Toads and The Old Potting Shed

Our decision to keep the rotten old potting shed that we inherited 9 years ago when buying this property was a wise decision, it serves the local toad population with somewhere safe to cool off in the summer months, and best of all somewhere safe to hibernate over winter. We hardly keep anything in there now and Ivy has creeped its way in through a gap in one of the broken windows.

Toads are always a welcome sight in our garden, they keep the slug and snail population under control which is great for us because we do not use slug pellets. Its that time of year again when toads and other forms of wildlife will be looking for somewhere to hibernate, the old potting shed will serve them well.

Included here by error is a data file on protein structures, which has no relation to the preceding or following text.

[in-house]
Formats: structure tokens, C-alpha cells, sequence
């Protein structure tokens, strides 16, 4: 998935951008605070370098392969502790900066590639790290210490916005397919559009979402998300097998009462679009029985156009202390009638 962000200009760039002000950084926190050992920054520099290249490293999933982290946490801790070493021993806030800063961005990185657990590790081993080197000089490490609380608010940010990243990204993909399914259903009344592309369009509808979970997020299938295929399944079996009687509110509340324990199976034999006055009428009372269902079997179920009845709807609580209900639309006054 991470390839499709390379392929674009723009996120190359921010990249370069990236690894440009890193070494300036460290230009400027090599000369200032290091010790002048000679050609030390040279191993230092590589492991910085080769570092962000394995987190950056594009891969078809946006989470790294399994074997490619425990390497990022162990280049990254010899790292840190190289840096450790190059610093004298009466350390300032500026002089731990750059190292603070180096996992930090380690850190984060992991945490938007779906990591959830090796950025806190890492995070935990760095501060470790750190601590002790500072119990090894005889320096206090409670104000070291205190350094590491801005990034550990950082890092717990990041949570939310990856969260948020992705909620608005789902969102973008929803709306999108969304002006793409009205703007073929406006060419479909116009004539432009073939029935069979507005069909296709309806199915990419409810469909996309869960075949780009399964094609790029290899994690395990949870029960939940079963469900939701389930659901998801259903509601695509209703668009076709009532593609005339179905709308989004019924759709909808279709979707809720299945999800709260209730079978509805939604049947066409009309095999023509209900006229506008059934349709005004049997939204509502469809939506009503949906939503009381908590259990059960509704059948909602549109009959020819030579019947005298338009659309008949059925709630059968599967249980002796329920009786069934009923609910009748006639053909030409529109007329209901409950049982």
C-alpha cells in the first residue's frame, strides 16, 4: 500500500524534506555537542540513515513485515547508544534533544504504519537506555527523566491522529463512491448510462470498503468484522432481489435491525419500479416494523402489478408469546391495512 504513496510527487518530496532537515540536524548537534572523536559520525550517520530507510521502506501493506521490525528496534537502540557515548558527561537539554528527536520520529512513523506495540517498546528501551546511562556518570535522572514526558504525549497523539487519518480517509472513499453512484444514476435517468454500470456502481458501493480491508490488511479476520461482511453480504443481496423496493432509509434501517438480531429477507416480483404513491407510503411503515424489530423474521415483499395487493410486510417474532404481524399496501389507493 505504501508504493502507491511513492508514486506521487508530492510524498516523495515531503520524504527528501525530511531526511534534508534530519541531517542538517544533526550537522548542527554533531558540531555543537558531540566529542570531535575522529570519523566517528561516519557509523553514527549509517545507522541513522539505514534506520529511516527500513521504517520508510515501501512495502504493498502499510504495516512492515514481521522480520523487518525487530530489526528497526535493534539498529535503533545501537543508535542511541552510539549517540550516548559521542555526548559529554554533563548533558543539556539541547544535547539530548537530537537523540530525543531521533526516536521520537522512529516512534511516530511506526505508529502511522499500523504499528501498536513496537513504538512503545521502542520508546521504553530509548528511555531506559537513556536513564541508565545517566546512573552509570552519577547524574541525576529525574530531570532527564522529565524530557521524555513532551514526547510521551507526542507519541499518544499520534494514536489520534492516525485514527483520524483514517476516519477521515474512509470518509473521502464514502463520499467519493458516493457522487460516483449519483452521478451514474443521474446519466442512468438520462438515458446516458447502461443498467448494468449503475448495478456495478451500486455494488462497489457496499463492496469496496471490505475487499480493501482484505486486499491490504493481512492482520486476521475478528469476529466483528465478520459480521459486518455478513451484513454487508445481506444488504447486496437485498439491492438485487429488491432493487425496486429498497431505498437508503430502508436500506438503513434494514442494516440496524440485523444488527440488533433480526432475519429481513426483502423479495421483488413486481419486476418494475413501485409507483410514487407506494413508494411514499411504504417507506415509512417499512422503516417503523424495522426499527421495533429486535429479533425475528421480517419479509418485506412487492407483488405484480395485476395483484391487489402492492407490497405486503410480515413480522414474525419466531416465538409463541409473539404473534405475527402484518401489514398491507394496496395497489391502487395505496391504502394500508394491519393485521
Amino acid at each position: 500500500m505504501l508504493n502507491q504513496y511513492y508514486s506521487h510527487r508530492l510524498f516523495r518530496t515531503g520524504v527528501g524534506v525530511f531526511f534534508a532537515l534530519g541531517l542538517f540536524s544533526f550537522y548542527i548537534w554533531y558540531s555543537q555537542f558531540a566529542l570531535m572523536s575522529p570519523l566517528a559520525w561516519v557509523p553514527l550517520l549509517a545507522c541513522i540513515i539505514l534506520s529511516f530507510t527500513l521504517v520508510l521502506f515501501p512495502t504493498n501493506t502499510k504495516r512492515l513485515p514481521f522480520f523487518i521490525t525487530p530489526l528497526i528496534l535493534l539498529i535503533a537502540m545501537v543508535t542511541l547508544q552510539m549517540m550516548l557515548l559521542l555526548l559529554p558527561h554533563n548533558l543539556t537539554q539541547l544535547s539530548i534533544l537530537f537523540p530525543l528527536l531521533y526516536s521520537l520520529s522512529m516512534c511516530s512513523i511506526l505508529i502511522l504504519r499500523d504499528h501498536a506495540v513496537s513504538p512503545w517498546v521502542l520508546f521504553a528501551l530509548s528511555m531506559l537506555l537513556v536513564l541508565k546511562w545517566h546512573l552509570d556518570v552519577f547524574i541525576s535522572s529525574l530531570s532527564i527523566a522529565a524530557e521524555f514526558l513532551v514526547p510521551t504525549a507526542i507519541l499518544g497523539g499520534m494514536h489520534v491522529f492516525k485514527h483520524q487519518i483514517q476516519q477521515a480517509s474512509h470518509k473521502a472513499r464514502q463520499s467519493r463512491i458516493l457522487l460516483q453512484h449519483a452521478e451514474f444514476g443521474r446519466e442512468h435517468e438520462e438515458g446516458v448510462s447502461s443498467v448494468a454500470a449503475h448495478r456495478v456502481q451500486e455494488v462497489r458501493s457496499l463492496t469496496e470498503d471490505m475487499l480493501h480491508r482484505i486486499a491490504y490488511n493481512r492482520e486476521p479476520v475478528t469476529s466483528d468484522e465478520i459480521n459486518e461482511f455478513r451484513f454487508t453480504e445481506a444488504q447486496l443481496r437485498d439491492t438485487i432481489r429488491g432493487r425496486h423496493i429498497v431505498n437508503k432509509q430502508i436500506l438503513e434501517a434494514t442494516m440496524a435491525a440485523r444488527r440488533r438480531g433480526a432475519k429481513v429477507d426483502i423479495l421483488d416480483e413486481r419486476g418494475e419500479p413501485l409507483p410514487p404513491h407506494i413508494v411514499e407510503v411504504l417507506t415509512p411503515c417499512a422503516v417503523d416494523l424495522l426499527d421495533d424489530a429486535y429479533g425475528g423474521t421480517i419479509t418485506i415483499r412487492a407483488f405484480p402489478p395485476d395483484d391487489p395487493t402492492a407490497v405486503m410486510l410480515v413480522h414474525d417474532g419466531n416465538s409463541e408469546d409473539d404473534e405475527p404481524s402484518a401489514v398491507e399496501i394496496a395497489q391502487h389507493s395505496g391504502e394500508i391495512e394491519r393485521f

4 thoughts on “Toads and The Old Potting Shed

  1. Nice post about the toads…we have masses of them here and in Feb have to leave the car at the gate after dark to avoid squishing amourous toad couples on the drive ( triples …multiples..they are quite rude I am afraid!)

    We have a 20 x 40 m pool right next to the drive and they mate then wander off to spawn in the pool…its great! and I have a couple of resident toads in the Polytunnel in the spring…who eat slugs..

    I have to watch the hens don’t get them , tho’…..

    Well done on keeping the shed, I bet the birds like the ivy berries in the winter, and the insects love the blossom in the spring.


  2. I don’t know about anyone else but I really quite like toads. Our garden has some wonderfully squidgy places to hide that seems to attract them. Unfortunately my bad kitties like them too and often harrass them if they make a discovery in the undergrowth.


  3. We like toads too, occasionally we see the odd frog here and there but mainly toads here.


  4. I ued to love toads, then I moved to North Queensland and here they are a pest, much like your harlequin ladybird, displacing our local wildlife.


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